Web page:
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Electrical lighting technicians (ELT), or simply lighting tech, are involved with rigging stage and location sets and controlling artificial, electric lights for art and entertainment venues (theatre or live music venues) or in video, television, or film production.[1][2][3][4][5][6]

In a theater production, lighting technicians work under the lighting designer and master electrician. In video, television, and film productions, lighting technicians work under the direction of the gaffer or chief lighting technician who takes their direction from the cinematographer. In live music, lighting technicians work under the lighting director. All heads of department report to the production manager.

Responsibilities

Lighting technicians are responsible for the movement and set up of various pieces of lighting equipment for separation of light and shadow or contrast, depth of field or visual effects. Lighting Technicians may also lay electrical cables, wire fixtures, install color effects or image patterns, focus the lights, and assist in creating effects or programming sequences.

A lighting technician's work concerns safety of rigging and working with objects which can be very heavy and get very hot.

Some local unions such as the International Alliance of Television Stage Employees (IATSE) Hollywood chapter local #728, have been qualifying members by certification and recognition through the Entertainment Stage Technologies Association (ESTA) with their Entertainment Technicians Certification Program (ETCP). Basic skill sets are now standardized, and sets and stage are safer through this program.

Film lighting technician

Officially called the electrical lighting technician (ELT), or the rigging electrical lighting technician (RELT), the technician is also known as set lighting technician, lamp operator, electrician, electric, spark or juicer.

The lighting technicians on a motion picture set handle all of the electrical needs as well as place and focus all of the lighting under the direction of the gaffer (chief lighting technician).

Lighting techs also:

Also, specialty roles are called upon the lighting technician such as:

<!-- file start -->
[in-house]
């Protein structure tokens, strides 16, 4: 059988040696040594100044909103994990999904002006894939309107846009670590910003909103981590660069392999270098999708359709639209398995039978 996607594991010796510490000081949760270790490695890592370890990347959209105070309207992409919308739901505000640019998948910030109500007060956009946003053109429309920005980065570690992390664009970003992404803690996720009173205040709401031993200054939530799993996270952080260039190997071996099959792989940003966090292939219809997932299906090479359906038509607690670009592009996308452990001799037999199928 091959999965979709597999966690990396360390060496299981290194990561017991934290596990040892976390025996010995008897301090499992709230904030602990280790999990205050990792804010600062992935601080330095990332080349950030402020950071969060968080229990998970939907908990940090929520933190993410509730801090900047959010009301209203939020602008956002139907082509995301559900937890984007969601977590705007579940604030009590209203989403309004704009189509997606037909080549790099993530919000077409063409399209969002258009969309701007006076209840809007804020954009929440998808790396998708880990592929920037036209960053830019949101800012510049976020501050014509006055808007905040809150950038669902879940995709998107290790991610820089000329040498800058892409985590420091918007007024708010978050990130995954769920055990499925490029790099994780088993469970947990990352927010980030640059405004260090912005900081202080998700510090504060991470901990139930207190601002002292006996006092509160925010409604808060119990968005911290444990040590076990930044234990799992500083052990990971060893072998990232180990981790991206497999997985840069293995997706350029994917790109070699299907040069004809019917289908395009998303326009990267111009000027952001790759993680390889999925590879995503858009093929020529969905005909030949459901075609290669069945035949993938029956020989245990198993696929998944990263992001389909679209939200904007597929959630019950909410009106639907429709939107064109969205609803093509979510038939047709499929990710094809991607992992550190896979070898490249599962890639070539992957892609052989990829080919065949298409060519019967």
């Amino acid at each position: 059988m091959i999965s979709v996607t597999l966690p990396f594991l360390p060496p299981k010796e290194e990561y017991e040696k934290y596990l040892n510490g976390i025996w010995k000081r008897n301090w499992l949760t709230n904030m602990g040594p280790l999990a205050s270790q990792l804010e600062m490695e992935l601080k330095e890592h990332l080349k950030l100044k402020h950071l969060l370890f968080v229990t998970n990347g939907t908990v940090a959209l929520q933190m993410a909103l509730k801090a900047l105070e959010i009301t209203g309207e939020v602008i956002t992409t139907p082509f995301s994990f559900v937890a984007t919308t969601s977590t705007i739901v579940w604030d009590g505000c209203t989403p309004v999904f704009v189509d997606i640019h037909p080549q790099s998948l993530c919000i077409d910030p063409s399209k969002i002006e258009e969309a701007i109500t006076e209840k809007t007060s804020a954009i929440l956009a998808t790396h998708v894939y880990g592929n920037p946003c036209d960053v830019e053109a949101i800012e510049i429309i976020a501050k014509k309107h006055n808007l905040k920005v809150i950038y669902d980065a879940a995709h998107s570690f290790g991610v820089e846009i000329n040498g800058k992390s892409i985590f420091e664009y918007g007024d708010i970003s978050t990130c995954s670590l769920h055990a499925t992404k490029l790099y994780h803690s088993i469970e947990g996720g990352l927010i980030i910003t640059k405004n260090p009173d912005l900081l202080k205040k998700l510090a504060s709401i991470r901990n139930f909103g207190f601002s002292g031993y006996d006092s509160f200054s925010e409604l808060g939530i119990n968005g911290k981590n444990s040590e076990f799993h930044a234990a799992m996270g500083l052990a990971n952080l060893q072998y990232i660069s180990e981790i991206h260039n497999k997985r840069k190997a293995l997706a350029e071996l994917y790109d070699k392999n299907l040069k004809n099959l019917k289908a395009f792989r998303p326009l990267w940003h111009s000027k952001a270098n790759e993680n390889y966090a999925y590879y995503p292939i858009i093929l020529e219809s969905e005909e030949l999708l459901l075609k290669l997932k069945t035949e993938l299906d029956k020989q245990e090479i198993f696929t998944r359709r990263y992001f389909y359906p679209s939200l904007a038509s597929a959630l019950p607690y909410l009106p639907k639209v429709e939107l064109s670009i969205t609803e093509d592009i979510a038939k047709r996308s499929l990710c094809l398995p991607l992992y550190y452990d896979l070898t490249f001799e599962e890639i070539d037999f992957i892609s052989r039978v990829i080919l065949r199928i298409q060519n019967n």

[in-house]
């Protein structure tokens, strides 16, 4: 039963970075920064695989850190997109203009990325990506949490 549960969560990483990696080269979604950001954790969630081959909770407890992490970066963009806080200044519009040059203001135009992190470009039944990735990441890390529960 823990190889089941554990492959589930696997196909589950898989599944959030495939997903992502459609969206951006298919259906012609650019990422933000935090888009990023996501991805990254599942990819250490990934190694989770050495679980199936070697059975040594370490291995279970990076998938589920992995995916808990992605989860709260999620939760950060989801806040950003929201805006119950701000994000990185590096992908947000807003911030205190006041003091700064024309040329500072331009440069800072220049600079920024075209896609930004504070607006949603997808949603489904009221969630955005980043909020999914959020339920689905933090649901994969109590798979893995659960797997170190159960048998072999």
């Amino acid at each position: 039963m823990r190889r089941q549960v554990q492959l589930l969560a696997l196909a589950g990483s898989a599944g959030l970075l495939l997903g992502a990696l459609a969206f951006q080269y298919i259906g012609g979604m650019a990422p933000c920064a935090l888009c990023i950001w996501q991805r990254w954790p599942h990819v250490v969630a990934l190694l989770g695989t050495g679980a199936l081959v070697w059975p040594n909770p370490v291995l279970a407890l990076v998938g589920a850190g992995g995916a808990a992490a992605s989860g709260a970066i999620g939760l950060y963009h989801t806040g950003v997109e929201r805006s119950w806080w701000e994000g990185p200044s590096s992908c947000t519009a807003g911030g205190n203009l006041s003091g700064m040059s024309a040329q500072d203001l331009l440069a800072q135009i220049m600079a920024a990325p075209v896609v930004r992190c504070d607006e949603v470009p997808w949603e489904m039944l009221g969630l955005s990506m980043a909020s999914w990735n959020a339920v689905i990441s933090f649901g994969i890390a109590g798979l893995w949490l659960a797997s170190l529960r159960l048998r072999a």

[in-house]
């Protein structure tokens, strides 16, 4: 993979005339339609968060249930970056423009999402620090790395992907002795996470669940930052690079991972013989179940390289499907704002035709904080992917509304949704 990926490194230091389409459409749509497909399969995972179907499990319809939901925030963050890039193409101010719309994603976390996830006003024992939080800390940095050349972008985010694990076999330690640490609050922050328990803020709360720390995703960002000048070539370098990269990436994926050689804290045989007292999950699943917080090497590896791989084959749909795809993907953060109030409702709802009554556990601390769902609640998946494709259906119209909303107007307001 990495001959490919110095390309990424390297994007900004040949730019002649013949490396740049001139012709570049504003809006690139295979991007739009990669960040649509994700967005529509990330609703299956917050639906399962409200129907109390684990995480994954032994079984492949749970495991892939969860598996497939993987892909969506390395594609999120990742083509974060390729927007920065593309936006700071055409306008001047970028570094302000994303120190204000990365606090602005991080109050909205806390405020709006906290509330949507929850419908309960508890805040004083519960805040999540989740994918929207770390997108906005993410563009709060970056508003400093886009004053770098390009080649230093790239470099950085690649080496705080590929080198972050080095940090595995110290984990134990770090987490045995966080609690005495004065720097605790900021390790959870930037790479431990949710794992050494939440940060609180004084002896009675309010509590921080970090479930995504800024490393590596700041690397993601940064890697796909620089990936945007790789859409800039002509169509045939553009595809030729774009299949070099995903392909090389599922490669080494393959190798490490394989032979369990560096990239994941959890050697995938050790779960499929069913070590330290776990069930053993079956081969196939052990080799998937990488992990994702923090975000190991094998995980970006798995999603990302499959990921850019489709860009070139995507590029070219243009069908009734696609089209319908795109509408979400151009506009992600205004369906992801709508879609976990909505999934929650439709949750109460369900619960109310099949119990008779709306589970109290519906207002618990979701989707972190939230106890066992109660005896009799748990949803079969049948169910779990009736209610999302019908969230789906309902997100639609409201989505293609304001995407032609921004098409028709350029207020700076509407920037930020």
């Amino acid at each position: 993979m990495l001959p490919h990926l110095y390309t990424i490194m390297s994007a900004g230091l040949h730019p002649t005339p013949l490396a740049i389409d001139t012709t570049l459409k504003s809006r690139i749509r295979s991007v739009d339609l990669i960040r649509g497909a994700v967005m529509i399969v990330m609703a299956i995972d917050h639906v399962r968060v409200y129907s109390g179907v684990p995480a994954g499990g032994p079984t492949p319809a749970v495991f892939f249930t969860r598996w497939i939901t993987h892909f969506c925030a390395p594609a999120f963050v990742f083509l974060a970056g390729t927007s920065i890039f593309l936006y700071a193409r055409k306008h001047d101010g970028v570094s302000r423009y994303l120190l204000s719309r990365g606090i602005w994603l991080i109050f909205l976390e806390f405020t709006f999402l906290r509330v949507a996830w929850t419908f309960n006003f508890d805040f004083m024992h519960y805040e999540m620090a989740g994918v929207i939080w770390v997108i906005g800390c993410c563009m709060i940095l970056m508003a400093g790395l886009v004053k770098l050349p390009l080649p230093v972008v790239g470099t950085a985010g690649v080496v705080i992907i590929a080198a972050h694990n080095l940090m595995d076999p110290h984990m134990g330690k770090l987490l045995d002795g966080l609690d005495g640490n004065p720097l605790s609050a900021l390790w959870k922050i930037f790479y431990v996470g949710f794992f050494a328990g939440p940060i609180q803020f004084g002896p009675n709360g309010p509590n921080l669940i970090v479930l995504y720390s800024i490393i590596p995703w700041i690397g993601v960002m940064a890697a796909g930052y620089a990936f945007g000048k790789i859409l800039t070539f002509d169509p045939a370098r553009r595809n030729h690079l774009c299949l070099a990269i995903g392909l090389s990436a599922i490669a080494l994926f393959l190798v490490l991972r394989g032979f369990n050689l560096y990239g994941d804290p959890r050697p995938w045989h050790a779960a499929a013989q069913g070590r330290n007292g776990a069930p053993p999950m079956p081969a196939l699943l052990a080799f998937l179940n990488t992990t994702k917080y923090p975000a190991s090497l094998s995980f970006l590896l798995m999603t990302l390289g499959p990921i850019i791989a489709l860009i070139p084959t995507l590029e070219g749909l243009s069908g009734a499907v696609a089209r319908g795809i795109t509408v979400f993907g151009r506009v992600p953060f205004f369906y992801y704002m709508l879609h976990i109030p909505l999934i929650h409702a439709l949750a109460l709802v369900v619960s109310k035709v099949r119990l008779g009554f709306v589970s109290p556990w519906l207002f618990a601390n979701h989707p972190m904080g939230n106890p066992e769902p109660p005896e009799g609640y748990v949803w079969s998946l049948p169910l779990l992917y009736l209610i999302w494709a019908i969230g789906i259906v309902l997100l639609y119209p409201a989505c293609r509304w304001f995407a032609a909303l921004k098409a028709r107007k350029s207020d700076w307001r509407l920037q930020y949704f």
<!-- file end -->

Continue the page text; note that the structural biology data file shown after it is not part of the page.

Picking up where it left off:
Hours of work also vary. For example, those employed by large television productions generally work more than 40 hours a week, 60 hours or more are not uncommon. Technicians and other crew members typically work a 12-hour day.

Depending on script requirements, stage and locations bring on their own requirements for lighting and effects. Out of state, or country to get the right look in a script is not uncommon. Location work always brings on its own challenges. Weather is always a factor when going to a location. Technicians are like scouts and have to be prepared for all kinds of weather as per the season.

Working conditions for lighting technicians vary a great deal from one job to another. Lighting technicians generally spend a lot of time on their feet and the pace of work can become hectic. Last-minute changes are often required and safety precautions must be observed when handling hot lamps, climbing ladders or working on high voltage electrical cables and equipment. Lighting technicians are routinely required to lift and carry the heaviest and more dangerous equipment compared to the other departments and office staff.

The film set electrical department hierarchy is as follows: Electrical lighting techs (rigging electrical lighting techs) report to the Best Boy (Assistant Chief Lighting Technician or ACLT) who reports to the Gaffer (Chief Lighting Technician or CLT), who is the head of the department. The Rigging Best Boy (Rigging Assistant Chief Lighting Technician) reports to the Rigging Gaffer (Chief Rigging Technician) who is the head of the rigging, but not the department. Both rigging heads report to the ACLT and CLT of the department. The Gaffer is the Head of the Set Lighting Department and reports to the Director of Photography (Cinematographer) to make decisions on the creative lighting on the set (or on location), and is responsible for executing those decisions. A budget deciphered from the production schedule, script and vision mandates the types of lights and how to proceed with rigs.[7]

Stage lighting technician

In live music performances, concerts, and other entertainment, stage lighting technicians (also called a lighting tech, lighting operator, stage electrician, "sparky", "lampy", or "techie") set up lighting and make effects for live performances, concerts and any other show/production involving lighting.

Duties include:

The Stage lighting department hierarchy is as follows:

See also

References

  1. ^ Stage Lighting Design: The Art, the Craft, the Life, by Richard Pilbrow on books.google.com
  2. ^ Stage Lighting Design: A Practical Guide, Neil Fraser, on books.google.com
  3. ^ A Practical Guide to Stage Lighting, By Steven Louis Shelley, on books.google.com
  4. ^ The Lighting Art: The Aesthetics of Stage Lighting Design, by Richard H. Palmer, on books.google.com
  5. ^ Stage lighting design in Britain: the emergence of the lighting designer, 1881-1950, by Nigel H. Morgan, on books.google.com
  6. ^ Scene Design and Stage Lighting By R. Wolf, Dick Block, on books.google.com
  7. ^ "Lighting technician – visites-interactives.eu". Retrieved 2019-10-14.